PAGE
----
I will be looking at one important partner during the early years. There are a number of other, but this company had an important role in the early stage. I will add more comments to this post.
This is a short presentation of Jaakko Pöyry Group. The company was established in 1958. The first project in Southern Sweden was a success and the rest is history.
Forestry and engineering consultancy firms
King points out that many developing countries cannot afford to even borrow the amounts of capital needed to set up a large capacity pulp and paper mill, but the "international clubs of consultants" continually recommend precisely such large scale developments (King 1977a: 7).
Indeed, Northern forestry consultancy firms have often been the first to investigate the possibilities of industrial plantations in the South. The largest forestry and engineering firm in the world, the Jaakko Poyry Group, has played a key role in encouraging large scale pulp and paper projects in several Southern countries.
Jaakko Poyry Group
The Jaakko Poyry Group was established in 1958 by Dr. Jaakko Poyry, and in 1994 had a turnover of US$300 million. The Group has worked in more than 100 countries including 300 "major pulp and paper mill projects" (Poyry 1994: 2). The company advertises itself as having
The business intelligence for assessing and developing project opportunities. The group has more than 300 experts throughout the world supporting forestry and forest industry management with facts, ideas and solutions. With these resources, we can consider forestry and forest industry from a global perspective (Poyry 1994:3).
Poyry's involvement in Indonesia is typical of the company's role in a country's forestry development. Between 1979 and 1993 the group won over 110 contracts in Indonesia, ranging from industrial forest plantation and pulp mill projects to a contract for overseas training in Brazil. In 1984 Poyry won a contract from the World Bank aimed at "strengthening the structure of the Indonesian pulp and paper industry" (Poyry no date: 1-10(10)). The project leader for this project was Jouko Virta, who had set up Jaakko Poyry's Jakarta office in 1983 (Virta 1996).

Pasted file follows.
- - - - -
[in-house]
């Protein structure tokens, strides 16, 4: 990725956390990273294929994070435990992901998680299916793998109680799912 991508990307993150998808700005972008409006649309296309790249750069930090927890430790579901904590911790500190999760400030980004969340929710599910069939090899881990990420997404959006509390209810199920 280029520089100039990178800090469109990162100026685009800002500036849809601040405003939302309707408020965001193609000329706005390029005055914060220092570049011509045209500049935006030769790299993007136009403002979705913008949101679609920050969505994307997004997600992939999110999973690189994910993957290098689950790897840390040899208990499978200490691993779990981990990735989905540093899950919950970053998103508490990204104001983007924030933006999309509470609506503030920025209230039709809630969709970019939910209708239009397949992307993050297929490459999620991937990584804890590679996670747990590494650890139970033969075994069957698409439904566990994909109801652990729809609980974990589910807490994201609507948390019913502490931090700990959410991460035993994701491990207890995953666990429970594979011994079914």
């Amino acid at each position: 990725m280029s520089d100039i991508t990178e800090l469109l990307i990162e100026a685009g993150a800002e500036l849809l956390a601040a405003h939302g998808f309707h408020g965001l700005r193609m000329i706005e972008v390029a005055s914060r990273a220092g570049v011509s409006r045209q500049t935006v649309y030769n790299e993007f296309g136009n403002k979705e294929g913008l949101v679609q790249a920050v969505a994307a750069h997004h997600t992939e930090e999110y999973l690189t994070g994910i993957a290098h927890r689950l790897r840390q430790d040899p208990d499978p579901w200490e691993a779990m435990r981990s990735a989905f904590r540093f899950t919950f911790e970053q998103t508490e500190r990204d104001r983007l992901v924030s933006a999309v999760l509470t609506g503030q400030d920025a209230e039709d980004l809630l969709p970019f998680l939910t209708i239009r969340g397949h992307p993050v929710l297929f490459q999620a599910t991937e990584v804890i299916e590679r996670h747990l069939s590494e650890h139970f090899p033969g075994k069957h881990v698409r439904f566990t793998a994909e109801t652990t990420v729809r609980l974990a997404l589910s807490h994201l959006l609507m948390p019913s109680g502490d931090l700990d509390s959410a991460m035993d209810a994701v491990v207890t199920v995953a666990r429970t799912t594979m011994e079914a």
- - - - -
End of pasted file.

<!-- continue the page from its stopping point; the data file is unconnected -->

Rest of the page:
A series of lucrative contracts followed for both Jaakko Poyry and Scandinavian pulp and paper machinery manufacturers, as Indonesia's production of pulp grew at an average of 29 per cent per annum between 1980 and 1991. Between 1990 and 2000 production is planned to treble. Poyry has played a significant role in creating this pulp and paper industry, which has displaced thousands of indigenous people and stripped hundreds of thousands of hectares of forest, to be replaced by fast growing monocultures. Meanwhile Finnish exports to Indonesia are booming, jumping from nil in 1990 to over US$95 million in 1993, and consisting largely of machinery for the pulp and paper industry (Lohmann 1994: 3).
One pulp and paper operation which has benefited from the attentions of Jaakko Poyry is the Indah Kiat mill in Riau province in Sumatra. Poyry has carried out 10 contracts for PT Indah Kiat, beginning in 1987 with a mission to produce a preliminary study for a pulp mill in Sumatra. Poyry's involvement continued with a reforestation plan for fast growing species, technical assistance for the pulp mill, assistance with the nursery and plantation establishment, through to technical studies on the machinery utilized at the mill (Poyry no date: 2-7(10)).
Indah Kiat (meaning beautiful and strong) has a 300,000 hectare HTI kayu serat concession (the maximum area for an Industrial Forest Plantation producing wood fibre for pulp and paper (WALHI and YLBHI 1992: 63)). The concession was originally forest and included ancestral lands belonging to the Sakai people, who have been resettled outside the area (Carrere and Lohmann forthcoming). Under the rules of the concession, the land must be replanted after clear cutting, and the forest is being replaced, primarily with Acacia mangium monoculture. Until the plantations reach rotation age (the first were planted in 1987-88, on a seven year cycle) mixed tropical hardwoods were utilized exclusively to run the mill. By 1998 it is planned to run the mill entirely on plantation wood (Pappens 1993: 21). Much of the labour for the clearcutting and plantation was supplied through the Indonesian government's transmigration programme (Carrere and Lohmann forthcoming).
Machinery for the mill came initially from Taiwan - a second hand pulp line from one of Indah Kiat's Taiwanese partners, Chung Hwa. A new line under construction in 1993 was supplied by Kamyr, a woodyard from Kone and power and recovery boilers from Ahlstrom, all Scandinavian-based firms (Pappens 1993: 21-22).